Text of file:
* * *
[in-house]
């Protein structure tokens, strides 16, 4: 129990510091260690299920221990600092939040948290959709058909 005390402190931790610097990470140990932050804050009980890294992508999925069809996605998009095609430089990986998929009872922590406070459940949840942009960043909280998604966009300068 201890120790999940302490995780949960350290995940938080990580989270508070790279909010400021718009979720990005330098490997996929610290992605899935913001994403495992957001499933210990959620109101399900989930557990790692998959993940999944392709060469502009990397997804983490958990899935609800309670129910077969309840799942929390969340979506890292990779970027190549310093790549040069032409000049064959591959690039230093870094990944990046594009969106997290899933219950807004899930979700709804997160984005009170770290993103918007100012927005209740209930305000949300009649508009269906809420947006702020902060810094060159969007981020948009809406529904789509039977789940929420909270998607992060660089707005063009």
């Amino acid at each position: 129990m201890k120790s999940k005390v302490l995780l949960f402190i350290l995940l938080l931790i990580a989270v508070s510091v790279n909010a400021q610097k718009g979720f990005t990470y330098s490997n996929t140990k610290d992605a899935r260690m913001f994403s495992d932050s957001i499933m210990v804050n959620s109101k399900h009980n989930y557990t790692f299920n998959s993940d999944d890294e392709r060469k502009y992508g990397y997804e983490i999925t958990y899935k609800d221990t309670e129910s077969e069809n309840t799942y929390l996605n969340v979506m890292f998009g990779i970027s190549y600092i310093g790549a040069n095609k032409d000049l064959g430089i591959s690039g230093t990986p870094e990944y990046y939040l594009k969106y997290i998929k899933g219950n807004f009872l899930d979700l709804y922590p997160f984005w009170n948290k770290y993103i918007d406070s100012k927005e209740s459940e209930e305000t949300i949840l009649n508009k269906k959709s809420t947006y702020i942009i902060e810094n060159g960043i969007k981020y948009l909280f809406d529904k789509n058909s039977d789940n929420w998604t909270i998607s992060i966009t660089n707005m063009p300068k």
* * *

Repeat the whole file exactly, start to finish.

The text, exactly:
[in-house]
């Protein structure tokens, strides 16, 4: 129990510091260690299920221990600092939040948290959709058909 005390402190931790610097990470140990932050804050009980890294992508999925069809996605998009095609430089990986998929009872922590406070459940949840942009960043909280998604966009300068 201890120790999940302490995780949960350290995940938080990580989270508070790279909010400021718009979720990005330098490997996929610290992605899935913001994403495992957001499933210990959620109101399900989930557990790692998959993940999944392709060469502009990397997804983490958990899935609800309670129910077969309840799942929390969340979506890292990779970027190549310093790549040069032409000049064959591959690039230093870094990944990046594009969106997290899933219950807004899930979700709804997160984005009170770290993103918007100012927005209740209930305000949300009649508009269906809420947006702020902060810094060159969007981020948009809406529904789509039977789940929420909270998607992060660089707005063009």
């Amino acid at each position: 129990m201890k120790s999940k005390v302490l995780l949960f402190i350290l995940l938080l931790i990580a989270v508070s510091v790279n909010a400021q610097k718009g979720f990005t990470y330098s490997n996929t140990k610290d992605a899935r260690m913001f994403s495992d932050s957001i499933m210990v804050n959620s109101k399900h009980n989930y557990t790692f299920n998959s993940d999944d890294e392709r060469k502009y992508g990397y997804e983490i999925t958990y899935k609800d221990t309670e129910s077969e069809n309840t799942y929390l996605n969340v979506m890292f998009g990779i970027s190549y600092i310093g790549a040069n095609k032409d000049l064959g430089i591959s690039g230093t990986p870094e990944y990046y939040l594009k969106y997290i998929k899933g219950n807004f009872l899930d979700l709804y922590p997160f984005w009170n948290k770290y993103i918007d406070s100012k927005e209740s459940e209930e305000t949300i949840l009649n508009k269906k959709s809420t947006y702020i942009i902060e810094n060159g960043i969007k981020y948009l909280f809406d529904k789509n058909s039977d789940n929420w998604t909270i998607s992060i966009t660089n707005m063009p300068k």